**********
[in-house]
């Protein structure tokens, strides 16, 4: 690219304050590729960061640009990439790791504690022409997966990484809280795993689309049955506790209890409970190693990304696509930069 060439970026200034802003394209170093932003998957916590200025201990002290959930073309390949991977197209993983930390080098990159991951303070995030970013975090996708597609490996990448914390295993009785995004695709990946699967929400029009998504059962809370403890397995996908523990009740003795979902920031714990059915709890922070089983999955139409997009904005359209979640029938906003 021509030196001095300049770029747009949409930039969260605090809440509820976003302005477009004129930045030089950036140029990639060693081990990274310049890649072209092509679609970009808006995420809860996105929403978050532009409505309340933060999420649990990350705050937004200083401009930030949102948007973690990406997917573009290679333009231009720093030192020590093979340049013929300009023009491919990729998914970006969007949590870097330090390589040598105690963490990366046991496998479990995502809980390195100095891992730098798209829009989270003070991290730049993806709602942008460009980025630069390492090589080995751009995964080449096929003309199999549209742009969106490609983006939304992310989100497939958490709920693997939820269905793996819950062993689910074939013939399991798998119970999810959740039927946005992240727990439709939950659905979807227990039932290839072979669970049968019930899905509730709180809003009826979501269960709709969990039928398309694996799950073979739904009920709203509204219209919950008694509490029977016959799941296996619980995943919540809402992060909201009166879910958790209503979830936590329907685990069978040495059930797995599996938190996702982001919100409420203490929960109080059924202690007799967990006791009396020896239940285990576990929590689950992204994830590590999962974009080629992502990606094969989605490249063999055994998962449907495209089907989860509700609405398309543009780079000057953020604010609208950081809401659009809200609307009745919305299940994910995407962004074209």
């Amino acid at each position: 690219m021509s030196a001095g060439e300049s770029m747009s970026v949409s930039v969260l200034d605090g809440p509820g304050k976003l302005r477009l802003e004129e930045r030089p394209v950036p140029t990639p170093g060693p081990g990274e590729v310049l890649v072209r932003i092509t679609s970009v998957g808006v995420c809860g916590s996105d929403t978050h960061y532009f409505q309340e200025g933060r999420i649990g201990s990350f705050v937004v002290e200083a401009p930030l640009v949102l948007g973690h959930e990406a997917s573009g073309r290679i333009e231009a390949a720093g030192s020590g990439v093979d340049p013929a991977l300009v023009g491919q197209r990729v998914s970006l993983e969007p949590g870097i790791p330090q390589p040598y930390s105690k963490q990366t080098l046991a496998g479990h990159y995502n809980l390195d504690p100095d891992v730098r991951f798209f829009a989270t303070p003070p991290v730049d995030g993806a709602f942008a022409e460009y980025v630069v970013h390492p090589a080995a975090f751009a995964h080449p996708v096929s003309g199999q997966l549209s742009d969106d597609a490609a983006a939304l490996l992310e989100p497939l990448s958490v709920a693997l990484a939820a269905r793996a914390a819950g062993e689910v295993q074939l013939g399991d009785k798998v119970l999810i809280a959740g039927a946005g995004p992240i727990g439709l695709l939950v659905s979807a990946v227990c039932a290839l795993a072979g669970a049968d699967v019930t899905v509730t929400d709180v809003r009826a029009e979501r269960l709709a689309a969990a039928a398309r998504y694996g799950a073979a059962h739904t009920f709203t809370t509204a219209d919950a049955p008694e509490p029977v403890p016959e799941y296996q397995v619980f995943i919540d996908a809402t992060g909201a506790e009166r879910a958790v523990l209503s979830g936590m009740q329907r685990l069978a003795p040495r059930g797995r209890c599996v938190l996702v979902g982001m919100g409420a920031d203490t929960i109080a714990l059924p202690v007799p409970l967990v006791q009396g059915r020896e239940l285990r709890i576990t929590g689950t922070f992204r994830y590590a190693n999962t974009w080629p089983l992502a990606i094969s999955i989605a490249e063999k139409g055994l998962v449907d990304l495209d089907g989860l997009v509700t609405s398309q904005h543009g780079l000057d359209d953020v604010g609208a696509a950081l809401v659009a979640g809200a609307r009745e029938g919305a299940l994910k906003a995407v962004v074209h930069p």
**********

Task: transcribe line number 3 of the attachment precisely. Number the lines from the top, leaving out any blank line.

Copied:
């Amino acid at each position: 690219m021509s030196a001095g060439e300049s770029m747009s970026v949409s930039v969260l200034d605090g809440p509820g304050k976003l302005r477009l802003e004129e930045r030089p394209v950036p140029t990639p170093g060693p081990g990274e590729v310049l890649v072209r932003i092509t679609s970009v998957g808006v995420c809860g916590s996105d929403t978050h960061y532009f409505q309340e200025g933060r999420i649990g201990s990350f705050v937004v002290e200083a401009p930030l640009v949102l948007g973690h959930e990406a997917s573009g073309r290679i333009e231009a390949a720093g030192s020590g990439v093979d340049p013929a991977l300009v023009g491919q197209r990729v998914s970006l993983e969007p949590g870097i790791p330090q390589p040598y930390s105690k963490q990366t080098l046991a496998g479990h990159y995502n809980l390195d504690p100095d891992v730098r991951f798209f829009a989270t303070p003070p991290v730049d995030g993806a709602f942008a022409e460009y980025v630069v970013h390492p090589a080995a975090f751009a995964h080449p996708v096929s003309g199999q997966l549209s742009d969106d597609a490609a983006a939304l490996l992310e989100p497939l990448s958490v709920a693997l990484a939820a269905r793996a914390a819950g062993e689910v295993q074939l013939g399991d009785k798998v119970l999810i809280a959740g039927a946005g995004p992240i727990g439709l695709l939950v659905s979807a990946v227990c039932a290839l795993a072979g669970a049968d699967v019930t899905v509730t929400d709180v809003r009826a029009e979501r269960l709709a689309a969990a039928a398309r998504y694996g799950a073979a059962h739904t009920f709203t809370t509204a219209d919950a049955p008694e509490p029977v403890p016959e799941y296996q397995v619980f995943i919540d996908a809402t992060g909201a506790e009166r879910a958790v523990l209503s979830g936590m009740q329907r685990l069978a003795p040495r059930g797995r209890c599996v938190l996702v979902g982001m919100g409420a920031d203490t929960i109080a714990l059924p202690v007799p409970l967990v006791q009396g059915r020896e239940l285990r709890i576990t929590g689950t922070f992204r994830y590590a190693n999962t974009w080629p089983l992502a990606i094969s999955i989605a490249e063999k139409g055994l998962v449907d990304l495209d089907g989860l997009v509700t609405s398309q904005h543009g780079l000057d359209d953020v604010g609208a696509a950081l809401v659009a979640g809200a609307r009745e029938g919305a299940l994910k906003a995407v962004v074209h930069p």